Uber plans self-driving bicycles and electric scooters that can charge themselves

The Uber Jump bikes would be able to cycle themselves to docking stations

Anthony Cuthbertson
Monday 21 January 2019 16:02 GMT
Jump bikes parked on a street corner on April 12, 2018 in San Francisco, California
Jump bikes parked on a street corner on April 12, 2018 in San Francisco, California

Uber is working on electric bicycles and scooters capable of taking themselves to charging points autonomously after a ride has been completed.

The ride-hailing firm currently employs contractors to collect and charge the bikes and scooters deployed through its Uber Jump business. The two-wheeled vehicles are then manually delivered to areas where rider demand is highest.

This logistical operation could be bypassed with the introduction of self-driving technology, though engineering and regulatory challenges remain before they can be introduced.

It is not the first time the concept of a self-driving bicycle has been floated by a major tech company, with Google creating a spoof video for the technology for April Fool's Day in 2016.

Uber's ambitions appear to be far more realistic, having already begun the search for engineers to develop the technology.

Robotics expert Chris Anderson tweeted about an announcement made at an event he was running, which called for engineers to work on the self-driving project.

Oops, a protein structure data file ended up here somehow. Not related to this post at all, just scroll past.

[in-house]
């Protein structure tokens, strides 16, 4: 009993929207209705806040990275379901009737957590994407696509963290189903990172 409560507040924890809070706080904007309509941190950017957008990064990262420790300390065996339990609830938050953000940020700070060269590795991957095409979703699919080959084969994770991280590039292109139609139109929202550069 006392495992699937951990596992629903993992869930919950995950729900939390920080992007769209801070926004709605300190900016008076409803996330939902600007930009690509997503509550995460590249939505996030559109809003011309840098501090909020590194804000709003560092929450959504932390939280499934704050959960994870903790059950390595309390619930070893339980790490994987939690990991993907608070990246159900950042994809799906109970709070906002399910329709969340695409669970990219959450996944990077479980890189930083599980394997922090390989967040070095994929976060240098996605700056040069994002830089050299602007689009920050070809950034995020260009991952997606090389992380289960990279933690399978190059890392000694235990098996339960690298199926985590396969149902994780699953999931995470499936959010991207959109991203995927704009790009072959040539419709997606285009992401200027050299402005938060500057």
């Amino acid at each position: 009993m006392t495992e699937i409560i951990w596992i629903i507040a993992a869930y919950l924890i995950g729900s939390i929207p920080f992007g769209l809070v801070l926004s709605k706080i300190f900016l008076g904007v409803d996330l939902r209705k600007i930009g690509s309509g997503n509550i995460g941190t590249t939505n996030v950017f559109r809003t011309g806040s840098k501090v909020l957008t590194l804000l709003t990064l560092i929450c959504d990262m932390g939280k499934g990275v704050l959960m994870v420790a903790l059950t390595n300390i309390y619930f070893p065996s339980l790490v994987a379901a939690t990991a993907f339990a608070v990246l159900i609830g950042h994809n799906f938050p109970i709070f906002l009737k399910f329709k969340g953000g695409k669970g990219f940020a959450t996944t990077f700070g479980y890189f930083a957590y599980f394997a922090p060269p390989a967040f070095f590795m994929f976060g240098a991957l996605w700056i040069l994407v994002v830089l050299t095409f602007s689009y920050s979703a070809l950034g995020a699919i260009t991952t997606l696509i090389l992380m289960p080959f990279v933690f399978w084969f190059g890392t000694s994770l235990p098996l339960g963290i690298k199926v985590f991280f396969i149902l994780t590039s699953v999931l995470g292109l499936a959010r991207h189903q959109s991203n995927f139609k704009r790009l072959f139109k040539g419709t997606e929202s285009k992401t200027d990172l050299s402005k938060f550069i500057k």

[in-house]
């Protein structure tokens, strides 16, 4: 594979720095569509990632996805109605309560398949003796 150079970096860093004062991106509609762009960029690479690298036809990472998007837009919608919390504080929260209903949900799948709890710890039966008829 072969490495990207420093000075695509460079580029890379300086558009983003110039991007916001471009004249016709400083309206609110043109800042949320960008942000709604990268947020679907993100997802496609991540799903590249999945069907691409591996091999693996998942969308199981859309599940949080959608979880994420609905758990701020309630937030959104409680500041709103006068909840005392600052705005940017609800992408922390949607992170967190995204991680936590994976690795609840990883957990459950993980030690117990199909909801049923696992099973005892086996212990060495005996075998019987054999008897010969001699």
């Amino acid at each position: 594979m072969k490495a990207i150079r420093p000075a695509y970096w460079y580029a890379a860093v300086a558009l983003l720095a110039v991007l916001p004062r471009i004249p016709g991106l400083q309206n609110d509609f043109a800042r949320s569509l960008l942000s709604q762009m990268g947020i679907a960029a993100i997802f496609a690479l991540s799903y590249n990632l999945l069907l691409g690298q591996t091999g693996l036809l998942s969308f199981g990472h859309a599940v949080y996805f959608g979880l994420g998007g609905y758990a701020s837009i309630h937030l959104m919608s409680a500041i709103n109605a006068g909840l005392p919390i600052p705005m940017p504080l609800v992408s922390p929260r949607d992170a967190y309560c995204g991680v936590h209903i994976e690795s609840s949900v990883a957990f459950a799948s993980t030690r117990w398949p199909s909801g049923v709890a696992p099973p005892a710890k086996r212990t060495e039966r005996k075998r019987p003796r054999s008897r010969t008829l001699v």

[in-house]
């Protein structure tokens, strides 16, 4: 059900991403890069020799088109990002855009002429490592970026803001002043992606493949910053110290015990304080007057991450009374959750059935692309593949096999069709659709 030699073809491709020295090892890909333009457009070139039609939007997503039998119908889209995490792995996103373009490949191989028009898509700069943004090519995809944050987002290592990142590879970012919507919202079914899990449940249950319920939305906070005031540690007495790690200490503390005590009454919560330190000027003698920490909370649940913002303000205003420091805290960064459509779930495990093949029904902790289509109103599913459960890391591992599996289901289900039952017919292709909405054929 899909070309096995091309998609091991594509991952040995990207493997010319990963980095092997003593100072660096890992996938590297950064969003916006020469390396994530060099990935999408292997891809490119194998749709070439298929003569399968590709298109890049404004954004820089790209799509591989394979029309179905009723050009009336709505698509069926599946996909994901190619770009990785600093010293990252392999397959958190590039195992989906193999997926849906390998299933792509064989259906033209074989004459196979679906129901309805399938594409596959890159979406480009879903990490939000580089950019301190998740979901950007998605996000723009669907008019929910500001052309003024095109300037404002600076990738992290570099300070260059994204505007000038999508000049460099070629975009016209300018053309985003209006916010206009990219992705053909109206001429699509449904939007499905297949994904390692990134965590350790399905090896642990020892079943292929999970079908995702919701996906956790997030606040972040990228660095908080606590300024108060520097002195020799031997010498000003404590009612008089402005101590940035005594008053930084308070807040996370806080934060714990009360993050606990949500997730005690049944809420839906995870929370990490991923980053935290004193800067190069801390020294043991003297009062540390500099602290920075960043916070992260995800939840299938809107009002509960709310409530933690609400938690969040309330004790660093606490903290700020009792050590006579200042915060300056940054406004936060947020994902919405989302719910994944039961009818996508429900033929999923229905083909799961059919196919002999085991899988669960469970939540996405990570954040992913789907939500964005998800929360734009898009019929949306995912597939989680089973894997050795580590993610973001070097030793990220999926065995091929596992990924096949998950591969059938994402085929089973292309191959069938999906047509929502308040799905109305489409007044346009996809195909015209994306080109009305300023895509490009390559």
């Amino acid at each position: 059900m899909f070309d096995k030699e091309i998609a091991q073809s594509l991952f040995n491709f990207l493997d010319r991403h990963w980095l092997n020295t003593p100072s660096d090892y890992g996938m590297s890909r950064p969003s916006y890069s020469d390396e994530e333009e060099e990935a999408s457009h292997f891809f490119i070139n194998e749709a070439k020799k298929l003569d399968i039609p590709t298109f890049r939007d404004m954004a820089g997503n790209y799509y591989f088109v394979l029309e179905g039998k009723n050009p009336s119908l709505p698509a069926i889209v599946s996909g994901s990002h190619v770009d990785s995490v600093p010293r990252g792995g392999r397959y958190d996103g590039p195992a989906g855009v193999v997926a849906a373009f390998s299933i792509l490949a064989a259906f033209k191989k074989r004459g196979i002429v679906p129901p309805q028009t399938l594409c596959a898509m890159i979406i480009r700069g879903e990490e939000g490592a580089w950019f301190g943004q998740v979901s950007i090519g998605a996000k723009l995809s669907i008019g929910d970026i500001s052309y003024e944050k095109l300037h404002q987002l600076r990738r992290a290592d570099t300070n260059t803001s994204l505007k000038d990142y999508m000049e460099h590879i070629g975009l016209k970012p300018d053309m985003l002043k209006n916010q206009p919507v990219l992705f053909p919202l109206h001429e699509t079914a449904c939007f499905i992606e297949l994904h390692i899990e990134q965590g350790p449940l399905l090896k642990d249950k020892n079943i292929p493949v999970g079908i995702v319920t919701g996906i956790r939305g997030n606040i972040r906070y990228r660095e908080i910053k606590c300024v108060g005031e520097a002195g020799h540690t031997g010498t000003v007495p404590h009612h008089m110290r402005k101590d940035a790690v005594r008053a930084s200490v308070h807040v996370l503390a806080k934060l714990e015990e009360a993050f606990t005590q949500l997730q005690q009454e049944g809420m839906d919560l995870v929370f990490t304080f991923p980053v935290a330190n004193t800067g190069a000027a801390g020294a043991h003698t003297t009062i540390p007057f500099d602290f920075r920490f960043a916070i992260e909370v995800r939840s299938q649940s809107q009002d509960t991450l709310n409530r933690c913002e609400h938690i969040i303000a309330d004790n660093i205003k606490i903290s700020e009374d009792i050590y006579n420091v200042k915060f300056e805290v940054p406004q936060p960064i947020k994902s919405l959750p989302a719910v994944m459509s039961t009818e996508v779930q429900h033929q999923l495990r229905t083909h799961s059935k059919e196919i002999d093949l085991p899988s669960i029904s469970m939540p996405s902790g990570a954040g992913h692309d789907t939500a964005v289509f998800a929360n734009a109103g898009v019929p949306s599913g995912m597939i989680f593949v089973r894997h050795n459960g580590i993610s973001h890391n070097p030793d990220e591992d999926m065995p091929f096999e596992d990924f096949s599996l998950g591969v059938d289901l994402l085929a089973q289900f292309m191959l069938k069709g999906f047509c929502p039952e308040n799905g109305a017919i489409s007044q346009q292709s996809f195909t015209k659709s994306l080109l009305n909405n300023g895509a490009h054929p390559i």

The new Micromobility Robotics engineers will work under Uber Jump division of the firm, drawing from the self-driving expertise of Uber's Advanced Technologies Group (ATG).

Uber also posted a Google Form seeking information from people on the lookout for related career opportunities.

"The New Mobilities team at Uber is exploring ways to improve safety, rider experience, and operational efficiency of our shared electric scooters and bicycles through the application of sensing and robotics technologies," Uber's ATG wrote in the note, first spotted by TechCrunch.

Uber Jump bicycles already come with self-diagnostic capabilities and swappable batteries for faster turnaround, and adding self-driving capabilities would further stream-line operations.

The plans come amid a spate of vandalism on bicycle and scooter hire schemes, which has seen bike-sharing startups pulling out of locations across Europe.

Earlier this month, Chinese startup Ofo withdrew its services from London after hundred of its bikes were damaged, while Hong Kong-based Gobee.bike was forced to end operations in France last year following a string of thefts and vandalism of its bikes.

Uber declined to comment on the self-driving bike and scooter plans.

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